The NAFTA agreement, has been putting US workers on the street for over 10 years now…

    that’s hurting the Box Office? Sure doesn’t look that way to me. Fast & Furious making 68 million?!?! I hate to ponder what F&F would make in a thriving economy?
    Lol, we are talking about “Fast and Furious” a rental at best.

    (IMO) The media is fueling this recession, how ironic that their movie divisions are crying poverty. Btw last years overall profits were the highest ever for the motion picture biz…Statistically I guess you could manipulate the numbers to look however you wanted. To do this you would need to control the news media. Its all a big circle of manipulated bs.

    There is a recession and its being orchestrated. History proves that the film industry thrives in depressing times…

  7. I would agree about fear mongering in the media in the last year in their attempt to shape the elections, but now, it seems like their tactics had a negative side-effect in that it probably has made it all come true. But hey, with all of the money the government is spending and proposing to spend it appears like we are booming, lol. I love it when they b**** and moan about whatever negative economic impact was left here from before when within just 50 days they have already proposed to at least double and maybe even triple that negative effect within just 4 years! LOL. Crazy.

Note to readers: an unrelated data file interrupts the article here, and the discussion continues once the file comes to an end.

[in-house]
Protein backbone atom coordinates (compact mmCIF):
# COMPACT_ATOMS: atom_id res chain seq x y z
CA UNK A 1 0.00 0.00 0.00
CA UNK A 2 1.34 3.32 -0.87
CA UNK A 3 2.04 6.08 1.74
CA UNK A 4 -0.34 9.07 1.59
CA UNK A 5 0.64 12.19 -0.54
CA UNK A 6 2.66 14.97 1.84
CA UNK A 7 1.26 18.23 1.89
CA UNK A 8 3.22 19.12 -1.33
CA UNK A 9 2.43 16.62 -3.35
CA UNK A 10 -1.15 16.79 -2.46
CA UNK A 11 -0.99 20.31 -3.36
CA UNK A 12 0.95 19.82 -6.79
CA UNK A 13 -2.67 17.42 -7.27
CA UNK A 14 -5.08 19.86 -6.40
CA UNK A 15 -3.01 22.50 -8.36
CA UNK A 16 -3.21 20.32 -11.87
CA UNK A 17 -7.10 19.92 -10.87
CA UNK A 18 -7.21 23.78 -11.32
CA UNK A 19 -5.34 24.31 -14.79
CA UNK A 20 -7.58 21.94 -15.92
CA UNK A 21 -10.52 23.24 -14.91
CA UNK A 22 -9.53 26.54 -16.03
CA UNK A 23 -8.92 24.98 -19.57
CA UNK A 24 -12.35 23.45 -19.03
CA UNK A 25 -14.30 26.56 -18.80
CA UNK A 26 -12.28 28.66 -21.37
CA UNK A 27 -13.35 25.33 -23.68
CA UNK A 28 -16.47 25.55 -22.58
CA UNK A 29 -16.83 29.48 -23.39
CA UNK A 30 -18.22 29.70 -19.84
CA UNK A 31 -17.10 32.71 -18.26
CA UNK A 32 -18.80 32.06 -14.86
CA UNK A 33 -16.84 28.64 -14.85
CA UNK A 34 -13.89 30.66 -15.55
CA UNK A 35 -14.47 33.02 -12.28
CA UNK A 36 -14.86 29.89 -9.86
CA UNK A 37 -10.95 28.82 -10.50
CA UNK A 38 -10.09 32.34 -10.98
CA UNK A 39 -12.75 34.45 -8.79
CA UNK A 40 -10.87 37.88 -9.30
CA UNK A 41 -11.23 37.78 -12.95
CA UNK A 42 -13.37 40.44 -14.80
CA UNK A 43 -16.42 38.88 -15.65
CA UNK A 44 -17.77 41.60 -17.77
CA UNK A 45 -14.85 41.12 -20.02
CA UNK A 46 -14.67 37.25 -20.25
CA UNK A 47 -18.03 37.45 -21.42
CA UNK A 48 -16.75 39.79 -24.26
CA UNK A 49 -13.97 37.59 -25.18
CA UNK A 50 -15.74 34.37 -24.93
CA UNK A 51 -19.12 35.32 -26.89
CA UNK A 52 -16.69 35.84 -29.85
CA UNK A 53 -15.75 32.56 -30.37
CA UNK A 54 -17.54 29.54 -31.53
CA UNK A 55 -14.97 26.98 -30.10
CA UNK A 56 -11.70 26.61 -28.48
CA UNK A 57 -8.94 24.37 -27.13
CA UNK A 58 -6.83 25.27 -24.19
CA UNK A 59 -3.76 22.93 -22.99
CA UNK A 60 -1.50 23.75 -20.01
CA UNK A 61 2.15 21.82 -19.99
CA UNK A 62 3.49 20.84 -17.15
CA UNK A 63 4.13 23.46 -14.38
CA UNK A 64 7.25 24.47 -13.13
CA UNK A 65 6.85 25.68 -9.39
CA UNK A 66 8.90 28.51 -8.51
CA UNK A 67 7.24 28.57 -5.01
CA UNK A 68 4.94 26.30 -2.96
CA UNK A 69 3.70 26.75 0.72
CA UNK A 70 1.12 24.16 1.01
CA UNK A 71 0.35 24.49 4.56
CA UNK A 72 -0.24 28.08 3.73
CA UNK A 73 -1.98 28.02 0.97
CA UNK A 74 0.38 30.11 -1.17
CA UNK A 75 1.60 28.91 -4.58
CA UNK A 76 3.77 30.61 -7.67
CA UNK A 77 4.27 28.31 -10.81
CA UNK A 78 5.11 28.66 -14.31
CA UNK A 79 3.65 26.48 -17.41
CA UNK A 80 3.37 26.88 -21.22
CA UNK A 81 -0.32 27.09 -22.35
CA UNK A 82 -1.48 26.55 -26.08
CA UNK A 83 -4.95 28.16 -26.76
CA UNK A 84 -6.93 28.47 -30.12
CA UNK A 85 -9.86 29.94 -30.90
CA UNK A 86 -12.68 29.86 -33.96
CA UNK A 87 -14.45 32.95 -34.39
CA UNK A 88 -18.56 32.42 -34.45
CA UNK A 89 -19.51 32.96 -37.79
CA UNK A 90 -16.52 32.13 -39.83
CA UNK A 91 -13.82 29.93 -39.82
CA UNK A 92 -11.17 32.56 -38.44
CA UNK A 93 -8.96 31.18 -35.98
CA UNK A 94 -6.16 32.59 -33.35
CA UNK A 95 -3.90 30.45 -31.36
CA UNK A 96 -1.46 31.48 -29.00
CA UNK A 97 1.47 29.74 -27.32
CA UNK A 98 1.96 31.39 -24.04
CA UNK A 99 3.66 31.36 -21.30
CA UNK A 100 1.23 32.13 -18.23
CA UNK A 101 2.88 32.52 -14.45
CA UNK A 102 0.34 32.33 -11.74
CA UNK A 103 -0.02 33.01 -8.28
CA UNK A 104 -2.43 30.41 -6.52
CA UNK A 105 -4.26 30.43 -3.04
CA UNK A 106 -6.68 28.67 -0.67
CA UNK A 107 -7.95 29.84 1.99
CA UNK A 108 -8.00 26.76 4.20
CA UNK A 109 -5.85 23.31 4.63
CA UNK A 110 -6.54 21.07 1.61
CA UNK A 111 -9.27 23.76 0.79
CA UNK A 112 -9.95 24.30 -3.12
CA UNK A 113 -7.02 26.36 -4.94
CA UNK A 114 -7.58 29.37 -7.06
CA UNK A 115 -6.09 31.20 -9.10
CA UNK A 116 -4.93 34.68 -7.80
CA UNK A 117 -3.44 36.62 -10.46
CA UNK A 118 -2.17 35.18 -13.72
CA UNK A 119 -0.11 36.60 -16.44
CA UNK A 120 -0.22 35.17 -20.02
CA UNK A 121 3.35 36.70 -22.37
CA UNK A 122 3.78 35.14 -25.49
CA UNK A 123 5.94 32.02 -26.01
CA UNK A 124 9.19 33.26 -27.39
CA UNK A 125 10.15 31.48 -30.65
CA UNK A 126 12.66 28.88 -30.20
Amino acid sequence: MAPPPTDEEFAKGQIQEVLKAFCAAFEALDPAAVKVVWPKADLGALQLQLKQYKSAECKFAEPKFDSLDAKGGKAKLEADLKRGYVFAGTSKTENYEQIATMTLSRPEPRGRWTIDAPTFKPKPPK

We have no money, spend spend spend spend spend! Foot odor? Spend government money on it! LOL

    So hey, maybe forcing the theaters to spend more and more money is the way to go, because apparently the theory now is that the only way to save money is to spend it…

  8. Too late, the quality of films have been affected long since the recession started… producers only gather around to make “safe” blockbuster hits, hardly anything artistic, new, or risky would even get a shot. Like you said before, the sequal bug has highly contaminated the industry and every classic is getting a make-over. I want more than just a handful of quality films to watch each year!!! Maybe that’s why I’ve resorted in more indie films lately…

  9. When it comes to the stars’ salaries, maybe it’s because stars aren’t such huge draws anymore. Personally, I’m glad of this, because it requires them to be smarter in choosing their roles instead of picking up something stupid for the money. That way, the truly wise stars CAN end up making lots of money in the end, once they get themselves a great reputation.